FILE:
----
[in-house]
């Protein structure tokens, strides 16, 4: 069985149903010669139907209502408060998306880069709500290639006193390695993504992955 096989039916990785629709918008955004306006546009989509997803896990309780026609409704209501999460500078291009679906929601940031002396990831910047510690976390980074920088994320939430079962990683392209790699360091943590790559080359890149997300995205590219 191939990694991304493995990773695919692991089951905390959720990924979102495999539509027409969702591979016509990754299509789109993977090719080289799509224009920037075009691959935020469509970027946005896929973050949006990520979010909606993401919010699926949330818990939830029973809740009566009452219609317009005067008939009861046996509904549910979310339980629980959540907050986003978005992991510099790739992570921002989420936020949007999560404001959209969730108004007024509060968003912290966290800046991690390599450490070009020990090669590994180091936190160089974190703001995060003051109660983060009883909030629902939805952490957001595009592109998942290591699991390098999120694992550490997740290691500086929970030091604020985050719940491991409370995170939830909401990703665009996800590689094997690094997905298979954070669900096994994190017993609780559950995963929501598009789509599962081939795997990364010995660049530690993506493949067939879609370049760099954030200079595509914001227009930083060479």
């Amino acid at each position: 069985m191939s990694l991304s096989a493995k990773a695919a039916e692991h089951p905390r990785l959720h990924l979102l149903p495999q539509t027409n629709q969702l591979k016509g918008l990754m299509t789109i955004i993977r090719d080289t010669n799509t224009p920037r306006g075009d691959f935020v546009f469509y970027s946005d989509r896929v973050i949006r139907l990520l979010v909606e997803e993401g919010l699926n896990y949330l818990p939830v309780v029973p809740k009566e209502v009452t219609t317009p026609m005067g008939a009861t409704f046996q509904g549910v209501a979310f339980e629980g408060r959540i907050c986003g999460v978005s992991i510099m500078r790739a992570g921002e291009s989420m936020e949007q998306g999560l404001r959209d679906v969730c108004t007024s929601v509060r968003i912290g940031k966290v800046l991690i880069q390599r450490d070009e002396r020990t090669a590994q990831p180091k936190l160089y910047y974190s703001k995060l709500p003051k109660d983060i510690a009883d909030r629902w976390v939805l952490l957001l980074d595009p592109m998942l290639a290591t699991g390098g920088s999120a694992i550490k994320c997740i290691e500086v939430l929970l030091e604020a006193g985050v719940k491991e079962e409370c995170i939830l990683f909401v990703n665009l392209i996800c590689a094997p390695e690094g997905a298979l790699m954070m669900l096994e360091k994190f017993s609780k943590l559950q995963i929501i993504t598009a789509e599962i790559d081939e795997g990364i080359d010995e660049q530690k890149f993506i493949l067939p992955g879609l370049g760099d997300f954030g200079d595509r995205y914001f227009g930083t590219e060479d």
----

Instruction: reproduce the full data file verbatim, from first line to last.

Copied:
[in-house]
């Protein structure tokens, strides 16, 4: 069985149903010669139907209502408060998306880069709500290639006193390695993504992955 096989039916990785629709918008955004306006546009989509997803896990309780026609409704209501999460500078291009679906929601940031002396990831910047510690976390980074920088994320939430079962990683392209790699360091943590790559080359890149997300995205590219 191939990694991304493995990773695919692991089951905390959720990924979102495999539509027409969702591979016509990754299509789109993977090719080289799509224009920037075009691959935020469509970027946005896929973050949006990520979010909606993401919010699926949330818990939830029973809740009566009452219609317009005067008939009861046996509904549910979310339980629980959540907050986003978005992991510099790739992570921002989420936020949007999560404001959209969730108004007024509060968003912290966290800046991690390599450490070009020990090669590994180091936190160089974190703001995060003051109660983060009883909030629902939805952490957001595009592109998942290591699991390098999120694992550490997740290691500086929970030091604020985050719940491991409370995170939830909401990703665009996800590689094997690094997905298979954070669900096994994190017993609780559950995963929501598009789509599962081939795997990364010995660049530690993506493949067939879609370049760099954030200079595509914001227009930083060479």
């Amino acid at each position: 069985m191939s990694l991304s096989a493995k990773a695919a039916e692991h089951p905390r990785l959720h990924l979102l149903p495999q539509t027409n629709q969702l591979k016509g918008l990754m299509t789109i955004i993977r090719d080289t010669n799509t224009p920037r306006g075009d691959f935020v546009f469509y970027s946005d989509r896929v973050i949006r139907l990520l979010v909606e997803e993401g919010l699926n896990y949330l818990p939830v309780v029973p809740k009566e209502v009452t219609t317009p026609m005067g008939a009861t409704f046996q509904g549910v209501a979310f339980e629980g408060r959540i907050c986003g999460v978005s992991i510099m500078r790739a992570g921002e291009s989420m936020e949007q998306g999560l404001r959209d679906v969730c108004t007024s929601v509060r968003i912290g940031k966290v800046l991690i880069q390599r450490d070009e002396r020990t090669a590994q990831p180091k936190l160089y910047y974190s703001k995060l709500p003051k109660d983060i510690a009883d909030r629902w976390v939805l952490l957001l980074d595009p592109m998942l290639a290591t699991g390098g920088s999120a694992i550490k994320c997740i290691e500086v939430l929970l030091e604020a006193g985050v719940k491991e079962e409370c995170i939830l990683f909401v990703n665009l392209i996800c590689a094997p390695e690094g997905a298979l790699m954070m669900l096994e360091k994190f017993s609780k943590l559950q995963i929501i993504t598009a789509e599962i790559d081939e795997g990364i080359d010995e660049q530690k890149f993506i493949l067939p992955g879609l370049g760099d997300f954030g200079d595509r995205y914001f227009g930083t590219e060479d």